One of the techniques of iterating through an array is the *two pointers technique*, and it is as simple as it sounds: we just keep two pointers, one starting from the left, and the other from the right, gradually getting closer to each other.

### Palindrome example

A very basic example can be the one where we check if a string is a palindrome or not. A palindrome is a string that reads the same forwards and backwards.

In an imaginary world where all the inputs always consist of lowercase English letters, we can do it like this:

```
// s consists of lowercase English letters
function isPalindrome(s: string) {
let left = 0;
let right = s.length - 1;
while (left <= right) {
if (s[left++] !== s[right--]) {
return false;
}
}
return true;
}
```

We initialize two pointers: `left`

and `right`

. `left`

points to the start of the array, while the `right`

points to the last element. As we loop while `left`

is less than `right`

, we check if they are equal. If not, we return `false`

immediately. Otherwise, our `left`

pointer is increased; that is, it's moved to the *right* one step, and our `right`

pointer is decreased, meaning that it's moved to the *left* one step.

When they eventually overlap, the loop terminates, and we return `true`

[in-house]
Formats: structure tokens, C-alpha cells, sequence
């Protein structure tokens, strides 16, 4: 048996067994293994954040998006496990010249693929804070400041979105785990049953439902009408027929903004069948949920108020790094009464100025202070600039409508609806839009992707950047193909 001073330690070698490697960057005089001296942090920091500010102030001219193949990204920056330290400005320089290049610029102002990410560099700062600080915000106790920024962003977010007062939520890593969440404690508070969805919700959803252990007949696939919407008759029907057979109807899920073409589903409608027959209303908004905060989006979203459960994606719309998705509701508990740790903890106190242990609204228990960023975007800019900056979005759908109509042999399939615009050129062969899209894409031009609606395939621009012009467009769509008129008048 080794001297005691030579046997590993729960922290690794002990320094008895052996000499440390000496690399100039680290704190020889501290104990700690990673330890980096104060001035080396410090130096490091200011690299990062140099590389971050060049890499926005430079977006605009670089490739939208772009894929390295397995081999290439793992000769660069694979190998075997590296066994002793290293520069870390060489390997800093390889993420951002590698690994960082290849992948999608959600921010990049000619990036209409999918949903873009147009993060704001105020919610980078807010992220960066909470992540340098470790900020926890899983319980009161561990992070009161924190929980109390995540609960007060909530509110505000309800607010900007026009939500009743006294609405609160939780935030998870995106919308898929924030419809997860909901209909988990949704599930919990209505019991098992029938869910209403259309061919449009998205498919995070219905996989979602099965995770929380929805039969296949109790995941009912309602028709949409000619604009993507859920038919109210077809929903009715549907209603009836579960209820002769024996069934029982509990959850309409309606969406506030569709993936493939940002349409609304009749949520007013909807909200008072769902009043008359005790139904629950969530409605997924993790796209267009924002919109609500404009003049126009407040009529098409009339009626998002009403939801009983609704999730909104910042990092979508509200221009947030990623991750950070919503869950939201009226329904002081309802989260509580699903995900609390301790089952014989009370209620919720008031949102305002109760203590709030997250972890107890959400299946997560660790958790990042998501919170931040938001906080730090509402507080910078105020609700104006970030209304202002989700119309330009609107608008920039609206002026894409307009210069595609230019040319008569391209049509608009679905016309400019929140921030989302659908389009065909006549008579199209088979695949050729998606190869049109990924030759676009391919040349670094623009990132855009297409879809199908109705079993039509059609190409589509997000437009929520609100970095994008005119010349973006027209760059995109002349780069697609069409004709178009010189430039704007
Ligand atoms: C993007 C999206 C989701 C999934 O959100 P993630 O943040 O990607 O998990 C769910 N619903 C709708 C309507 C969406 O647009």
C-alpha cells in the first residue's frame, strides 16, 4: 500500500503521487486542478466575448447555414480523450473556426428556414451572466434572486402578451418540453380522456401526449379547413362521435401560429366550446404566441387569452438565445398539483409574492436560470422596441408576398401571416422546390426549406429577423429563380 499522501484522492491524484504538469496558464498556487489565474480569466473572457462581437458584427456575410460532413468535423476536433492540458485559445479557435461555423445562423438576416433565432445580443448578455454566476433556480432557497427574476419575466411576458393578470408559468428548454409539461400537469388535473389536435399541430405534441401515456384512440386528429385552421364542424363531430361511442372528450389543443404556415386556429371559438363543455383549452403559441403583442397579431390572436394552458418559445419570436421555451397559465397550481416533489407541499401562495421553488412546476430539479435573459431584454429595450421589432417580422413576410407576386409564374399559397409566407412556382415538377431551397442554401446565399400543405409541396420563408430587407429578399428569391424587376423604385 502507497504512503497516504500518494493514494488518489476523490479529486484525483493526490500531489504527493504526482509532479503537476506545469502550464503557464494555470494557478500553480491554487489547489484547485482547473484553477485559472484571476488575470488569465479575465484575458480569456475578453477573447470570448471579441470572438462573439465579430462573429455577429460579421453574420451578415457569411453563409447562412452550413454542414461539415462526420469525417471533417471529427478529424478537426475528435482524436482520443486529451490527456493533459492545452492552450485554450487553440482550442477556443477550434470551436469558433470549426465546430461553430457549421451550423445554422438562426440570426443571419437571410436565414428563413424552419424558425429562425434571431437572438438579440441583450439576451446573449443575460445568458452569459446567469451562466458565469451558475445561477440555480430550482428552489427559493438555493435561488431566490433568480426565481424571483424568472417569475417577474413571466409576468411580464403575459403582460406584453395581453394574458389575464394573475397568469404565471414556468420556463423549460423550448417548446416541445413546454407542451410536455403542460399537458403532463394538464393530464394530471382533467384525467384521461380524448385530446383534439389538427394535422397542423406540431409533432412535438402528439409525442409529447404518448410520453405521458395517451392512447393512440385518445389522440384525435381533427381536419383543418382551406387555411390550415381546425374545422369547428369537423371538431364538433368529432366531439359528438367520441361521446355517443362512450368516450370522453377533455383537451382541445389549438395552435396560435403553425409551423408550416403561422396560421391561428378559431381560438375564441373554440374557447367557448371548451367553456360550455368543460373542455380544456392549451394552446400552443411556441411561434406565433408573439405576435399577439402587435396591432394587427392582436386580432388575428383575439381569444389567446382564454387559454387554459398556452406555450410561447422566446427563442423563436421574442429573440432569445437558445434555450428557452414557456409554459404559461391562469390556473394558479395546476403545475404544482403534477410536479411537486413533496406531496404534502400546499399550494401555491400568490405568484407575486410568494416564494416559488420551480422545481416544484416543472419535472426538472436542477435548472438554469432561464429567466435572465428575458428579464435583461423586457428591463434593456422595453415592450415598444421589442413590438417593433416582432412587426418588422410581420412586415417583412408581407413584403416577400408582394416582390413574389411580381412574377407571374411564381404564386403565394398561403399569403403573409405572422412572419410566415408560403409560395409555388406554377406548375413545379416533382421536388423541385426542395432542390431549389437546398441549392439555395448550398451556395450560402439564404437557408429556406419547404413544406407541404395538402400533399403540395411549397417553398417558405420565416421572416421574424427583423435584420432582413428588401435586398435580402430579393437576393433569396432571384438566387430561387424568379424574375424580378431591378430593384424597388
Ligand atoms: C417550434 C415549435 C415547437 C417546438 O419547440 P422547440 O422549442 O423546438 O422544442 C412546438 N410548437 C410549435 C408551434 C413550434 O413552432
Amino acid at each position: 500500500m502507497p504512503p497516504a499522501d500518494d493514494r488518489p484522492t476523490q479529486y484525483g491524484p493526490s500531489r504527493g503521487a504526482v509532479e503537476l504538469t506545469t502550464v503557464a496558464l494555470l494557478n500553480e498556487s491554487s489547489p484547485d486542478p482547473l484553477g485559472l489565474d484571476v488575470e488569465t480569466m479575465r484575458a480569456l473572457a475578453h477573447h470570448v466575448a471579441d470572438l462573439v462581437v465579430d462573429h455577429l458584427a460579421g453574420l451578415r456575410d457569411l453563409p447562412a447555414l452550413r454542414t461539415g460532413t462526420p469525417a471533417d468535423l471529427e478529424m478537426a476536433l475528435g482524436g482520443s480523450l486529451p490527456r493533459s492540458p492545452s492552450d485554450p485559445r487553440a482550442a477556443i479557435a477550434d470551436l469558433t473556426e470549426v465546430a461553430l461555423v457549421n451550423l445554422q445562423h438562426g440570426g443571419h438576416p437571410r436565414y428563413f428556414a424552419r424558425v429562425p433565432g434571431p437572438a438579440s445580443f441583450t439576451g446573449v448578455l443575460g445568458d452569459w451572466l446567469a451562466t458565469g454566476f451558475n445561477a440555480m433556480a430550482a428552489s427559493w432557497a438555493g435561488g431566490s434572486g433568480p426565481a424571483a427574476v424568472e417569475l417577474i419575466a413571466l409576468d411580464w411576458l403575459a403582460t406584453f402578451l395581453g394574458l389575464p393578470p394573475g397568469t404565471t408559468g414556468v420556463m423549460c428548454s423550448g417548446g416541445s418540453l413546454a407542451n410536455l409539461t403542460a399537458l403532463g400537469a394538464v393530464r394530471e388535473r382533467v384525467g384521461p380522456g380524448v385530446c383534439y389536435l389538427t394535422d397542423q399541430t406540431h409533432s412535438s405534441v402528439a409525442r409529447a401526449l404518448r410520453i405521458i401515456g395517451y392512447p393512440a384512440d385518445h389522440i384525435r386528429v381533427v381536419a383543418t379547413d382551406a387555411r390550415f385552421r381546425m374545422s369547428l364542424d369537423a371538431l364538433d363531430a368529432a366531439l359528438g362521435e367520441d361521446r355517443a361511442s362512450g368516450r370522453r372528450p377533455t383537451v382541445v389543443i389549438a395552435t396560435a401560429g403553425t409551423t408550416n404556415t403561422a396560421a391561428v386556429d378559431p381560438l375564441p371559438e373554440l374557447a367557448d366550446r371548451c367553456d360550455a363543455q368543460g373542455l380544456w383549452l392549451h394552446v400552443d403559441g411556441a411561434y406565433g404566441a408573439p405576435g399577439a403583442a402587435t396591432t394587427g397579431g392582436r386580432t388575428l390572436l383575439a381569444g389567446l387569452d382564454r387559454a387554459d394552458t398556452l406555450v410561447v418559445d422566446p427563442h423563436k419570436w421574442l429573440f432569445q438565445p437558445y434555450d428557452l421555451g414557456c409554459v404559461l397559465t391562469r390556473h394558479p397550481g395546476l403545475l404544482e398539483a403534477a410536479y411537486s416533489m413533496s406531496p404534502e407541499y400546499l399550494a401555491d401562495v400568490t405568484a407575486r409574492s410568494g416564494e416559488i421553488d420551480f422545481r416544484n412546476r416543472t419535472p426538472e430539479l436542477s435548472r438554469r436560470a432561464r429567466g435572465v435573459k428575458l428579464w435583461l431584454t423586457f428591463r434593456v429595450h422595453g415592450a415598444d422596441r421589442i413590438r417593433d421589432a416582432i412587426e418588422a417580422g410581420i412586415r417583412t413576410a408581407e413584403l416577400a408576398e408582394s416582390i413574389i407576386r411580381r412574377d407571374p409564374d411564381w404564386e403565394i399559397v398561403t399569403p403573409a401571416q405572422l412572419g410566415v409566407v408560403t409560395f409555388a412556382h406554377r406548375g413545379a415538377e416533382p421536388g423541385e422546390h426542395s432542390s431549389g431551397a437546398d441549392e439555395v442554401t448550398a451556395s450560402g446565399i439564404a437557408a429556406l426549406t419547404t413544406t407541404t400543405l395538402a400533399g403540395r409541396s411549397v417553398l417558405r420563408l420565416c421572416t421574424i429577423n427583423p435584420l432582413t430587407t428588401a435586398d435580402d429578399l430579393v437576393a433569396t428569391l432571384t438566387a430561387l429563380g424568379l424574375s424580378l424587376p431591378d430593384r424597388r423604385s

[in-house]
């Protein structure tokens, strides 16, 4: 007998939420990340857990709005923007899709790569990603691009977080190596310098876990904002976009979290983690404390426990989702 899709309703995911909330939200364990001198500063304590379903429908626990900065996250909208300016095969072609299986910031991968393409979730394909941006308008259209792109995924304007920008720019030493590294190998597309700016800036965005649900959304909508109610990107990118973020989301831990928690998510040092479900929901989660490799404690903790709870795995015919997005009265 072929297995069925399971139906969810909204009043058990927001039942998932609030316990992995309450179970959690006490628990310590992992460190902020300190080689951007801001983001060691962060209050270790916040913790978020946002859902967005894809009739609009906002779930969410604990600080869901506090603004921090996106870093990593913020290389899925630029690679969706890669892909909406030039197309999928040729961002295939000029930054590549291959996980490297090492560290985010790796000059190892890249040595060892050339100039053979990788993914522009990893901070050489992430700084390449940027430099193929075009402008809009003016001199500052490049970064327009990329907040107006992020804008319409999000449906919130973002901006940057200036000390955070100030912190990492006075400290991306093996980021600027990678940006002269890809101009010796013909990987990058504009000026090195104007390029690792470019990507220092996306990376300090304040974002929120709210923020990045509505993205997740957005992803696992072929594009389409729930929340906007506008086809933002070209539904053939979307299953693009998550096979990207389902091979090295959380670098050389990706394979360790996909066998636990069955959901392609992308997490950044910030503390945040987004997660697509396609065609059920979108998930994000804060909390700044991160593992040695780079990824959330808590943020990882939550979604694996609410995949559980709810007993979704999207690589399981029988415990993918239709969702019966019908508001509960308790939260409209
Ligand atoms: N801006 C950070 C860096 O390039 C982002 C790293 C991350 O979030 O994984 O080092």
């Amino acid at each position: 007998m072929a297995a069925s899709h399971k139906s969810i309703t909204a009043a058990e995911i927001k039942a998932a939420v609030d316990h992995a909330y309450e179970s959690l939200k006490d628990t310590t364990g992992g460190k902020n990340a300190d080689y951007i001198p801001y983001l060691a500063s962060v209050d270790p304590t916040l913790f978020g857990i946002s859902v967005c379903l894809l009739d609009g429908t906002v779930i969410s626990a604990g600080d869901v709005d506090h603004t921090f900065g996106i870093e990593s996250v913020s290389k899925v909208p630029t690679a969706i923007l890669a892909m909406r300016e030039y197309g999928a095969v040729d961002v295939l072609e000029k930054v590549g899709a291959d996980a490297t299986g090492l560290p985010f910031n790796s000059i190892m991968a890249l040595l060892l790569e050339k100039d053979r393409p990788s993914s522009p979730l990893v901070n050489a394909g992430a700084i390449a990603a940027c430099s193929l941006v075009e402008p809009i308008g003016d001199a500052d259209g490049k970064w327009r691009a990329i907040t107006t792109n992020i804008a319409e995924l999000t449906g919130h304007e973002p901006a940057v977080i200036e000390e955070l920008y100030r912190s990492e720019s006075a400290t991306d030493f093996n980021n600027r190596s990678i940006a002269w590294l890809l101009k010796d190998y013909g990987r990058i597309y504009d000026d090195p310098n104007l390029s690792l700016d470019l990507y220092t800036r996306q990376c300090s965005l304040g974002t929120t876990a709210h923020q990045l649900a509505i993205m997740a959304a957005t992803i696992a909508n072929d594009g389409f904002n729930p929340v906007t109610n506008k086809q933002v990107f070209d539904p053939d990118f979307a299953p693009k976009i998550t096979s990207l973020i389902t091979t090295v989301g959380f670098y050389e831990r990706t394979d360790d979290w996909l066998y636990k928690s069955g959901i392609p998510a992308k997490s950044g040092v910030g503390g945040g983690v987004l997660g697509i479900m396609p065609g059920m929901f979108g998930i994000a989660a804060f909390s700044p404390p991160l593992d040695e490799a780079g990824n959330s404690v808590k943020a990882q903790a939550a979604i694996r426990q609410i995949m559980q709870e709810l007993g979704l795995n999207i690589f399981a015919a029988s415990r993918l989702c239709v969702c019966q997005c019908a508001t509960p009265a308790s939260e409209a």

.

Let's say our string is `'racecar'`

, which is a palindrome.

It will go like this:

### Squares of a sorted array example

Another example where we can use the two pointers technique is the problem Squares of a Sorted Array.

The description says:

Given an integer array

`nums`

sorted innon-decreasingorder, returnan array of.the squares of each numbersorted in non-decreasing order

For example, if the input is `[-4, -1, 0, 3, 10]`

, the output should be `[0, 1, 9, 16, 100]`

.

Now obviously, we can just square each one, and then sort the array with a built-in sort method, and be done with it. But a sorting operation is never better than
$O(n \ log \ n)$
runtime, so we can do it using two pointers in just
$O(n)$
time:

```
function sortedSquares(nums: number[]): number[] {
let left = 0;
let right = nums.length - 1;
let result = [];
while (left <= right) {
if (Math.abs(nums[left]) > Math.abs(nums[right])) {
result.push(nums[left++] ** 2);
} else {
result.push(nums[right--] ** 2);
}
}
return result.reverse();
};
```

We compare the absolute value of the items that `left`

and `right`

are pointing to, and push the square of the greater one to our `result`

array. And we return the reversed version of it.

Note |
---|

The reason we return the reversed result is that the array is initially already sorted, and we get the largest absolute value first. The reason that works is related to how two pointers work: as we start from both ends, we initially start with the smallest and largest values in the array. |

Because we only make one pass through the array while comparing, and then later reversing, it ends up being $O(n)$ , a better runtime than $O(n \ log \ n)$ .

The first problem we'll see in this chapter will be Valid Palindrome, which requires a more careful approach than the simplified version shown here.

Until then, happy coding.

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